The Battalion. (College Station, Tex.) 1893-current, February 06, 1976, Image 5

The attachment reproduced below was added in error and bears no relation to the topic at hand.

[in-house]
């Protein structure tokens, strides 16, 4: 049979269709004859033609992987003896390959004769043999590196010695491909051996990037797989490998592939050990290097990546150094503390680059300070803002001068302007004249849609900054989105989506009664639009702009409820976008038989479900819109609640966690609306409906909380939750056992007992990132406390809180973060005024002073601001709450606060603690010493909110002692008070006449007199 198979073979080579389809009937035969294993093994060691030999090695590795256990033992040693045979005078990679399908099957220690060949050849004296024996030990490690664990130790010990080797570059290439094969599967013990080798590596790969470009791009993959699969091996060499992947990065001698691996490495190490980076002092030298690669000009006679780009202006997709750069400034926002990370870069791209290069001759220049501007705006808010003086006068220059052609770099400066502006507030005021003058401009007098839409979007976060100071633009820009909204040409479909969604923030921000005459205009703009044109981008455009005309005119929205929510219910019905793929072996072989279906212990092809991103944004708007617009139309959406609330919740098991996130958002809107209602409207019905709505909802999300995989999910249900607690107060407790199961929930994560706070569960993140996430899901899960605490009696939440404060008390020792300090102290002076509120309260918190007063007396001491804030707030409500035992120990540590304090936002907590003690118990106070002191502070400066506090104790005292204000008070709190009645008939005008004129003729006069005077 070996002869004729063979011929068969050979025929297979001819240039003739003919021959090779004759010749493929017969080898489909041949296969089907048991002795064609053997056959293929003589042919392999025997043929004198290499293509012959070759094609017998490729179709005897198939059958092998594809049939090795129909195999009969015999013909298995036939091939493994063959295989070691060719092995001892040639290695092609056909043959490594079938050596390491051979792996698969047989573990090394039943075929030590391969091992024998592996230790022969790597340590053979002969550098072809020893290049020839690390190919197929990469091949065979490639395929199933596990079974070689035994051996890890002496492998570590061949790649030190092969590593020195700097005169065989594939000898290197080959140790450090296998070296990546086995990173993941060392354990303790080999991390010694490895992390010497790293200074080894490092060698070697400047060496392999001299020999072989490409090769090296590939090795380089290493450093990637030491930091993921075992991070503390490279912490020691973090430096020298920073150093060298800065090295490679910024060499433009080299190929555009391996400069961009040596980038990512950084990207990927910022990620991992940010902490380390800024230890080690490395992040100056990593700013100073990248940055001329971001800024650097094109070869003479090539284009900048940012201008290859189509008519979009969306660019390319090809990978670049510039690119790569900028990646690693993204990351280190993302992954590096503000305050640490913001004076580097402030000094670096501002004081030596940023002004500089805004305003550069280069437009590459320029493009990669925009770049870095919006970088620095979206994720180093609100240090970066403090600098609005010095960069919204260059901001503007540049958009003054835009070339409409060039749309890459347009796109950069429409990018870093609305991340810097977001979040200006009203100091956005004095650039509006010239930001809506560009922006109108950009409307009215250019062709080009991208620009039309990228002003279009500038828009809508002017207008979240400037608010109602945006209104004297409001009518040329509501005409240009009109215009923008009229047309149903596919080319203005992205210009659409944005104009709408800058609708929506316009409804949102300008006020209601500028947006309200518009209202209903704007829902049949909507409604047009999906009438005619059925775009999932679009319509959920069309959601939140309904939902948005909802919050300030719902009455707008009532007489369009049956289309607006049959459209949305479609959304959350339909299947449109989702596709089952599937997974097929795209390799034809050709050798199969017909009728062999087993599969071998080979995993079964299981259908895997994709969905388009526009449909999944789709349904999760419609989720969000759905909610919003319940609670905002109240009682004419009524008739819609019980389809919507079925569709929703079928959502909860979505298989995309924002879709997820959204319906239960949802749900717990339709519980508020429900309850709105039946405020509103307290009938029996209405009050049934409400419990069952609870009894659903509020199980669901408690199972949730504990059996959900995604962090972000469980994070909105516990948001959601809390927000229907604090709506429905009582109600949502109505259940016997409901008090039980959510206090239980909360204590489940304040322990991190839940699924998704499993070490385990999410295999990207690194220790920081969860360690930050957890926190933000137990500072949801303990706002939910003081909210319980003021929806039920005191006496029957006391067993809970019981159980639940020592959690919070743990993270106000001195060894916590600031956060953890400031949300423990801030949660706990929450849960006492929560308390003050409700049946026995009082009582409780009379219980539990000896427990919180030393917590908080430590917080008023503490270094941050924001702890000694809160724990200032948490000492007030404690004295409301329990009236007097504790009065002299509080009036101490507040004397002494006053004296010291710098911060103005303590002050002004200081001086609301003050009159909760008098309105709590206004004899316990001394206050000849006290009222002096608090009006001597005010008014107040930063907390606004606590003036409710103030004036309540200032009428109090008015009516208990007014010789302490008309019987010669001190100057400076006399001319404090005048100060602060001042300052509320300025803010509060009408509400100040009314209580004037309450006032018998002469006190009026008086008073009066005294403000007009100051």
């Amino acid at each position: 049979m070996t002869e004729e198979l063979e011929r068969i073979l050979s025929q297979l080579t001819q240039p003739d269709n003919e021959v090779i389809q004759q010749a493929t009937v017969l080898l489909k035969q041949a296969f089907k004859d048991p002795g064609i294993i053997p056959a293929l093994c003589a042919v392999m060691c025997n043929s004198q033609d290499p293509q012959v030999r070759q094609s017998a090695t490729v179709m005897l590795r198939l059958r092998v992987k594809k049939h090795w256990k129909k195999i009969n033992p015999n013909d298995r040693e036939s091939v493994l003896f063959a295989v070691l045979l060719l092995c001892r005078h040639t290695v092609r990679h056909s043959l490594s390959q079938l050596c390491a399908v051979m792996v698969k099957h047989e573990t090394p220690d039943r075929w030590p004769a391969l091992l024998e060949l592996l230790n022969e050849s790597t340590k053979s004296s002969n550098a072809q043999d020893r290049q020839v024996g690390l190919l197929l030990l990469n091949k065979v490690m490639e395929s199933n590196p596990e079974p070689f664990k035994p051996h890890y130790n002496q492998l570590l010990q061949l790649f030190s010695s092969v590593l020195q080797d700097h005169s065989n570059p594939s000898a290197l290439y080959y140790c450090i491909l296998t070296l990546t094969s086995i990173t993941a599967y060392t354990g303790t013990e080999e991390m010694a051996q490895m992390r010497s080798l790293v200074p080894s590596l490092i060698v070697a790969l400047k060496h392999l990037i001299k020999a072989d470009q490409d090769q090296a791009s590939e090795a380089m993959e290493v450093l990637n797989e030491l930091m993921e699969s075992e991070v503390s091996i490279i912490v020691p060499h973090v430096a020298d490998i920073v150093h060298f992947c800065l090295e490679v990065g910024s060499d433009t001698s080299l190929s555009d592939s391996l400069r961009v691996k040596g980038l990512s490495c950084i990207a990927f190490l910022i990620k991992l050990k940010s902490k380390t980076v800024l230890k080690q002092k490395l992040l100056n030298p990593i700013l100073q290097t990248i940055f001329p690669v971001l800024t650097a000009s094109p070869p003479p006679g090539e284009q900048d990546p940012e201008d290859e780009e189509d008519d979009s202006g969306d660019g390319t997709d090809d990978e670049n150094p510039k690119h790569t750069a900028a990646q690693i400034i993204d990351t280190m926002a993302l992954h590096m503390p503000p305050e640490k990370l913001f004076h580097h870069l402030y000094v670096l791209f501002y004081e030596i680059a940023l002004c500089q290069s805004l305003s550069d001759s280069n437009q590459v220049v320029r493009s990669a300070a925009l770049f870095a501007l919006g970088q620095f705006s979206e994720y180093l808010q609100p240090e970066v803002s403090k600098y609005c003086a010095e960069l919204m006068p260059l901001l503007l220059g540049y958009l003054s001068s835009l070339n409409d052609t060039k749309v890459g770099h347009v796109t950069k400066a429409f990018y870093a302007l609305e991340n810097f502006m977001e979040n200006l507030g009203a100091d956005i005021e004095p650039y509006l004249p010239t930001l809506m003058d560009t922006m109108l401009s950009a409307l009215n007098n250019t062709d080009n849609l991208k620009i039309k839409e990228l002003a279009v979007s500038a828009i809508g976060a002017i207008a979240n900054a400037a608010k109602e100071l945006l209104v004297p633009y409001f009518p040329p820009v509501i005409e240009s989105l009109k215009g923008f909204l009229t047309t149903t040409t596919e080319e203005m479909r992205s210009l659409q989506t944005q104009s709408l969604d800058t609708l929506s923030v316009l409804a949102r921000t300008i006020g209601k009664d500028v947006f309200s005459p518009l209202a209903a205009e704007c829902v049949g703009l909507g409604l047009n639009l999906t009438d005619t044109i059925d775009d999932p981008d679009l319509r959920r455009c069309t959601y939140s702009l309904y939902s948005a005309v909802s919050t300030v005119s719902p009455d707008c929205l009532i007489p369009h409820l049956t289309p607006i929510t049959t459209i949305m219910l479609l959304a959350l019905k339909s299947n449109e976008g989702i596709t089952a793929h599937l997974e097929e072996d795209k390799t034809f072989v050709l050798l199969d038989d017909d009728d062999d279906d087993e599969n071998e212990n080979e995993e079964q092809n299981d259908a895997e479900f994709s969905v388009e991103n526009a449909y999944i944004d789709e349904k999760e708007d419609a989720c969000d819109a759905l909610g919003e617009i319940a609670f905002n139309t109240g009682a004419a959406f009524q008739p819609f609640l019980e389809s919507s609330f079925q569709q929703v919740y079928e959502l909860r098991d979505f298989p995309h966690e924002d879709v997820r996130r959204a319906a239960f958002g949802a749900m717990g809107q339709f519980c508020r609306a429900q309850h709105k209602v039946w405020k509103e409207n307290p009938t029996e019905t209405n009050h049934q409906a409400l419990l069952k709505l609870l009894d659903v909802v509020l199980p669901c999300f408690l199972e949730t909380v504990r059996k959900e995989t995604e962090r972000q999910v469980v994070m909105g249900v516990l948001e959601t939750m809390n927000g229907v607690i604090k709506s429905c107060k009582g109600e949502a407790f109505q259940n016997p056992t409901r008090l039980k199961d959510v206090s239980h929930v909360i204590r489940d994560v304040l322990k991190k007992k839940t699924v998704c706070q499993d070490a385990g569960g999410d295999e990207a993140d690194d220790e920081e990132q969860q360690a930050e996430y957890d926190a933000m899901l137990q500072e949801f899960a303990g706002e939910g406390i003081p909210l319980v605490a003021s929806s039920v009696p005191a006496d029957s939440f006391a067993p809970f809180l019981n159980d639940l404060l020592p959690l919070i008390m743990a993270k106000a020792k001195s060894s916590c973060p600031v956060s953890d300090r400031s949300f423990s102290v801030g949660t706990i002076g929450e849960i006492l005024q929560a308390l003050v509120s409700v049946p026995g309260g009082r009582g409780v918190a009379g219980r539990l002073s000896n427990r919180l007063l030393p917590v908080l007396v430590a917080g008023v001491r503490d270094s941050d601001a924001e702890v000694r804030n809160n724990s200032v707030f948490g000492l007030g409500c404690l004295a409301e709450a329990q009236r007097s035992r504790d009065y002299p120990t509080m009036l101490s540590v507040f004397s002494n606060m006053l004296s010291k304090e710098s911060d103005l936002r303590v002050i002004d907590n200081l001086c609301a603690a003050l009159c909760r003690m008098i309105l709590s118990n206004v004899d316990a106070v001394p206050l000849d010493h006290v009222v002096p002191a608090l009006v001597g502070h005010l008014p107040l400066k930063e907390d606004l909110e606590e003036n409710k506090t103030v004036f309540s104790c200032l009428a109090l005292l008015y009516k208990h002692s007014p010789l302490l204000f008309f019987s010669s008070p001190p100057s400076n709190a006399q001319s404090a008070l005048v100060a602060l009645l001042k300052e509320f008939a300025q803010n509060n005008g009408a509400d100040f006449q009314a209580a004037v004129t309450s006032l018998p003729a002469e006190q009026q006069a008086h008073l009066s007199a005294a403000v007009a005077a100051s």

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THE BATTALION FRIDAY, FEB. 6, 1976 Page 5 , etv athletic facility inr tie Top priority given to baseball field Bv DEBBY KRENEK irate i . ■truction of a baseball stadium lc ‘ stair ( of campus has been given top 3s mus Sty in the effort to update Texas e ra iliiiipLJniversity’s sports facilities. ? a then*, facilifeiHstadium, which is tentatively ing haiffid to accommodate 5,000 spec- it least s,|will occupy the site where the o\'e thef: rodeo arena now stands. A Mleo arena will be constructed or offfikey Creek Road in the polo these r«B ea - itinw pjan. 27, the Board of Regents ildingi authorized $93,000 in fees for an en gineering firm to design the stadium. “If everything goes according to plan, these drawings should be com plete by the fall of 1976 and the field ready for use a year from then, ” said Dr. C. H. Samson Jr., head of the Athletic Council. The actual planning began more than a year ago when a group com posed of Samson, several students, faculty members and a staff ar chitect, made a study of sports facilities at Texas A&M. This study. nds tliti ’iolator t nation i started ie city’s tents co signee Teate ets Big 8 runaround Bv PAT EDMONDSON Battalion Staff Writer ouston Post sports writer Jack er pointed out in a recent , “Though most newsmen are y honest, a few writers do rpret the facts. We have a lot |ble establishing credibility in siness and sometimes the aurces themselves are respon- fell ke )k hism irisonts is nej tie of! County jrisonto •jury. )a\ id 0 is the case centering around I Teate, a 6-0, 185 lb. wide r who enrolled at A&M at rm, and was one of four junior i transfers to sign a Southwest ence letter of intent with the irding to Dave Campbell’s 8 Texas Football newsletter, ;gies signed the best wide re in Texas in Teate. Teate is a leedster with excellent hands Henderson County who was irCanil t Kansas State among The newsletter said Teate K-State, and the Wildcats re ly refused to let him return, SWC commissioner Cliff e threatened to take the mat- to the NCAA. r-nji the average reader, it wmdd 1 Ij i ear as though some suspicious ac- |took place for Speegle to be upon the scene, ixamining the crux of the con- |rsy, it is important to review chain of events as they occured. the junior college signing date icember, Teate signed letters —Doth Texas A&M and Kansas versati L [) ur j n g the pre-registration rianist Jiod a (- a&M, he registered for alsootjjng semester classes. In mid- t fortli(|uar\, Teate was contacted by a State coach. eir coach called and wanted to check out the campus,” he I T was interested in going to a whose offense would throw ifootball, so I packed my bags and tfto Manhattan.’ - —jjnci there, Teate was persuaded Wildcat coaches to enroll at the Ice iversity. It was about this same iS AvffethatTeate’s mother began hav ing feipifficu'ty reaching her son by !. to4P hone ' , , , The K-State coaches wouldn t tell about the phone calls,” he said, y did it,on purpose so they could me from leaving. ” n desperation, Teate’s mother P Aggie Head Coach Emory ike toad lent. dEN icon. Ffl Excefc] nnier, infort. LOW i Middle f* -S has iiore info® THE BAHA F FREE U CLASS MON. 8-9 P.M. 845-2966 RUDDER 402 846-8225 The only full service hair shaping emporium in the Northgate area. ■all or come by: Above Kesami Sandwich Shoppe 331 University Drive College Station, Texas 713/846-7614 77840 0toom Top of the Tower Texas A&M University Pleasant Dining — Great View SERVING LUNCHEON BUFFET 11:00 A.M. - 1:30 P.M. Each day except Saturday $2.50 DAILY $3.00 SUNDAY Serving soup 6- sandwich 11:00 A.M. - 1:30 P.M. Monday - Friday $1.50 plus drink Available Evenings For Special University Banquets Department of Food Service Texas A&M University “Quality First” which was submitted to the Board of Regents last summer, consisted of locations and requirements for fu ture sports facilities. The Board adopted the study in principal and gave priority to the im provement of baseball and tennis facilities, Samson said. Initial plans for the baseball stadium were made in September 1975 when the Board of Regents authorized $5,000 to be spent for the development of a baseball park, Samson explained. The Systems Architectural De partment completed the develop ment portion of the project by sub mitting a program of requirements for the stadium including a location and cost estimate for the field. When the engineering firm completes the drawings, the Board of Regents will have to approve the financing for the project. “As yet, we don't know what the source of funds for the baseball stadium will be,” Samson said. “As plans for the facility develop further, we hope there will be some interest shown from former students.” “The need for a baseball facility is Club sports Bellard, who in turn phoned Speegle for counsel. Bellard wanted to know when a transfer student was officially committed to the Big Eight Confer ence. Speegle said that Teate would not be committed until after the first day of classes. He did not, however, make any threat or allegation per taining to the NCAA. Teate eventually phoned his mother and told her that he was homesick. “I’d never been that far away be fore,” he said, “and I decided to go home. And when I told them (K- State) that I wanted to return to Texas A&M, they told me that I was already enrolled in school and that I couldn’t go back. I hadn’t attended any classes so I knew they couldn’t keep me.” Teate said that the Wildcat stall told him that classes in Manhattan would start Jan. 19, when in actuality they began three days later on Jan. 22. “I was getting hassled to death,’ Teate said, “and their coaches just wouldn’t leave me alone.” Campbell printed the alleged ac tion of Speegle after conferring with a reliable source (unidentified) “close to A&M.” “I’m very familiar with the source,” said Campbell. “I was con fident his information was accurate. ” The Randall Teate story serves to enhance Gallagher’s thoughts on media misinterpretation and sources. Bellard termed it “an inci dent probably started by a mild comment.” RACKETBALL The Texas A&M Racketball Team is still taking entries for participants in the tournament they will sponsor at A&M Feb. 20-21. Entry forms may be obtained at DeWare Field House or Dunn 101. The deadline for turning in entries is Feb. 18. The racketball tournament at A&M will have three men classes and two classes for women. The first prize for both men and women will be a racket. By DANA McNABB During April 1975, the Texas A&M Wrestling Team was named National Intercollegiate Champions. With three record holders and all 12 men back, the Aggie weight lifters will try for the championship once again. Since beginning competition in 1972, the weight lifters have not lost a collegiate meet. In October 1975, the Aggies were proclaimed as the South Texas champions. The title of Central Texas champions was wrap ped up last November. On Feb. 21 the group will travel to Prairie View A&M to try th’eir luck at the State Collegiate Championship for the third year in a row. April is the big month for the Aggies, as it brings about the chance at a second national championship and a possibility of breaking several national individual records. The team lineup and their weights are as follows: Bruce Campbell (114 lbs.), Stan Peters (123 lbs.), Larry O’Flinn (132 lbs.), Doug Wood (132 lbs.), Larry Cozart (148 lbs.), Clark Kaufman (165 lbs.), Randy Hartley (181 lbs.), Brian Welker (181 lbs.), Frank Krenek (198 lbs.), Al Guidry (220 lbs.), and substitutes Mario Martinez and Mike Montaulbo. Campbell broke the 1975 national squat record at 235 lbs., and he pres ently holds all the state records at his weight, too. Peters holds the state bench press record at 245 lbs., the state, squat record at 330 lbs. and the state total record for lifting a total of960 lbs. All of Peter’s current state records are over the standing 1975 national rec ords. The outlook is good that Peters will bring home three national indi vidual records for the Aggie teartn. LACROSSE On Feb. 7, the Texas Aggie Lac rosse Team will travel to Waco to play the Baylor Lacrosse Team in a 2 p.m. game. The B team plays Hous ton this Sunday at 2 p.m. in Hous ton. RUGBY The A, B, and C’s of Rugby were taught to the Stephen F. Austin Rugby Team by the A&M Rugby Team in a 18-4 win by A&M. The B team game between A&M and Stephen F. Austin was a repeat as the Aggies dominated in a 6-0 win. The A team scorers for A&M were Wayne Womac, Phil Cook, Mark Wagner and Tim Fields. Billy Tigner rallied all the points in the B team game. In their first Union game of the season, A&M will challenge the Au stin Black Rugby Team, Feb. 7. The game will be played on the Main Drill Field at 1 p.m. POLO Representing Texas A&M Univer sity, the Aggie Polo Team will travel to Connecticut in March to partici pate in the National Intercollegiate Polo Tournament. More significant to the remaining Aggies not on the Polo team, how ever, is the two victories of 13-1 and 6-1 over Texas this year. The A&M team has added a star player to their team this year. Pete North, a transfer from Ole Miss, is the newly added four-goal player for A&M. “Players are rated on a scale from one to 10 and there are not over 15 or so 10-goals in the world, said Walter Grider, president of the Aggie Polo Team. tremendous, Tom Chandler, Texas A&M baseball coach, said. “The old field is just not fitting with today’s campus environment.” Many of the boards in the portable bleachers of the present field are rot ten, hut only a few of these have been replaced. The green aluminum stripping on the fences surrounding the field is tearing away, and sharp pieces of this aluminum are lying on the ground. Chandler recounted several inci dents of fans who have fallen through rotten bleachers in past seasons. “These incidents are eyesores to our campus,” Chandler added. “The field is in a bad location jam med up next to Kyle field, ” Chandler said. “Poor accommodations discourage spectators,” Samson said. “I’ve often seen games where the bleachers are full and people have to stand around the fence to see.” “The players and coaches are highly pleased that the Board of Re gents is working to alleviate these conditions,” Chandler said. “We are around to third base now and hoping we can make it into home.” Encounter the World of Illusion Yukon Jack 100 Proof Imported Liqueur made with Blended Canadian Whisky. Feb. 25 istfT rr 1\mj£ you 5h>tpep watchuk* 'JV, A>n> STARTED REAWKdr.... creative CQlRPattR<j/> f 9 -H£R.E'$ WHY! 86 8/4 PAGES Of ANTI- AVEP/A 6 r/ALCS AttAR! BUILDING YOUR OWN COMPUTER? a wumpus, or chasing a rabbit in a maze? Would you like to match wits with a whimsical grocer, solve the mystery of the hunting cabins, or ponder a palindrome? If so, you need Creative Computing, the fun-and- games computer magazine. THE NEXT PICASSO - A COMPUTER? Can a computer create original art? Or is it Whatever machine you build or buy — Altair, just a tool? Does all computer art look Sphere, DEC, DG, Pace, or ? — you need "mechanical"? Will computer art have an Creative Computing. Building and program- impact on art as a whole in the future? How ming hints every issue. Like using a cassette to do color graphics on your plotter or line recorder with an acoustic coupler. Video discs printer. All subscribers will receive a S5.95 computer art book FREE! — the ultimate I/O device. And much more. COULD A COMPUTER TAKE OVER THE WORLD? Isaac Asimov in a new short story describes what happens when all the computers on earth after a nuclear holocaust link up to support the few remaining human survivors. Want to know the outcome? Then get Creative Computing, the magazine that speaks your language. DO COMPUTERS PLAY GAMES WITH YOU?i STATE ZIP — Would you like to play a game with a | Return to Creative Computing. P.O. computer? Like fighting a space war, hunting 1789-M, Morristown, NJ 07960. J Please send me the following — • □ 1 Yr. $8 □ 3 Yrs. $21 □ Sample $1.50 • NAME ADDRESS . J CITY McDonald's m kd MCDONALD’S N\ INTRAMURAL HIGHLIGHTS . v mmr/ Rogers Captures Freethrow Title up a? in l*' M 1 ' % Ed Pennington demonstrates the form he used to place second in the IM freethrow competition last week. Ed made 19 out of the 20 buckets he attempted. Watch and Enter IM slowpitch softball and table tennis singles entries will close on Tuesday February 10. Entry forms for both events can be picked up in the IM of fice, DeWare Fieldhouse. Slowpitch softball competition is scheduled to begin on February 23. Games will be played at 4:20 and 5:20 until daylight savings time starts. Games are tentatively scheduled to be played every day of the week including Saturday and Sunday. This is because of the expected number of teams entered and the fact that the Intramural De partment has no lighted softball fields. Divisions of the competition include Military, Fish, Civilian, Independent, Women, Co-Rec, and Recreation. Sec ond and third teams from Military, Fish, and Civilian divisions wishing to compete for the All-University Cham pionship must enter in the Indepen dent Division. Any teams competing for fun should enter the Recreational Division. Faculty-Staff teams must enter the Recreational Division, and no 'teams entered in this division will vie ifor the All-University honors. The Intramural Office will remain open until 8:00 p.m. on Tuesday, Feb ruary 10 especially to receive entries for this sport. There will be a mandatory meeting for all captains of softball teams on Thursday, February 12 at 5:00 p.m. in room 267 of G. Rollie White. Schedules will be available only at this time so be sure to send a representative to this meeting. In other IM events, table tennis sing les play will begin on Monday, Feb ruary 16 in the MSC Basement. The competition will be held from 5:00- 8:30, Monday through Friday. A 20c per half hour fee will be assessed from each player. USTTA rules will be used in this single elimination contest. Play will consist of 2 out of 3 games to 11 points. Entry forms are available in the IM office and schedules will be posted there on Thursday, February 12. Be sure to watch this ad for informa tion concerning tennis doubles and golf doubles whose entries open on Feb ruary 17. Also watch for facts about spe cial events this semester including a Frisbee competition mentioned in this week’s ad. The IM freethrow competition was held last week with Larry Ro gers of the P.E. Grads taking top honors. The contest consisted of each individual attempting 20 freethrows in a row. Rogers made 21 in a row while Ed Pennington of the JEMs shot 19 out of 20. Dan Welsh of N-l was third with 18 (15 in a row) and Joel Barton was fourth, also with 18 out of 20 (14 in a row). In the women’s portion of the individual tournament, Connie Karcher of the 333’s placed first with 14 out of20 (5 in a row). Yvette Vernorand Laurel Maddox, both of BSU, tied for second place with 14 out of 20 (4 in a row). The team competition consisted of teams of three or more shooters. Each member attempted 20 free- Frisbee Freaks: Fling It The first annual IM All- University Frisbee Championships will be held at Kyle Field on Satur day, February 28 from 8:00 a.m. until 4:00 p.m. Events will include a throw for distance and accuracy, an accuracy throw, a maximum time aloft event, target accuracy, and a Frisbee golf tournament con sisting of 9 holes. Entries close on Friday, February 27 at 5:00 in the IM office and entry forms are avail able there. IM T-shirts will be awarded to the winners of each (event and for the overall winners. throws and in teams with more than three members, the top three scorers were the only ones that counted. Thus, each team had a total possible of 60 buckets. The P. E. Grads No. 1 took first place in the team competition with 55 bas kets. They consisted of Larry Ro gers (20), Joel Barton (18), and Bill Husak (17). The JEMs took second with 50 and included Jeff Hough (17), Ed Pennington (19), and Mike Kolar (14). In third place was Aston Hall, with James Siegfried (18), Jim Tyree (16), and Lynn Saha (14). The women’s team winner was the 333’s with 33 out of 60 baskets. The 333’s consisted of Connie Karcher (14), Pam Williams (12), and Margaret Alexander (7). ‘ v -> "v m *’ARh| >■ - Charles Restivo of R-l prepares to toss a shoe in the IM horseshoe competition as his opponent, George Harris of A-l looks on. Referees’ Corner There will be a basketball officials meeting on Thursday, Feb- ruaiy 12 in room 267 of G. Rollie White at either 7:00 or 8:00 p.m. The IM Council vvill also meet next week in the IM office at 7:30 p.m. on Wednesday, February 11.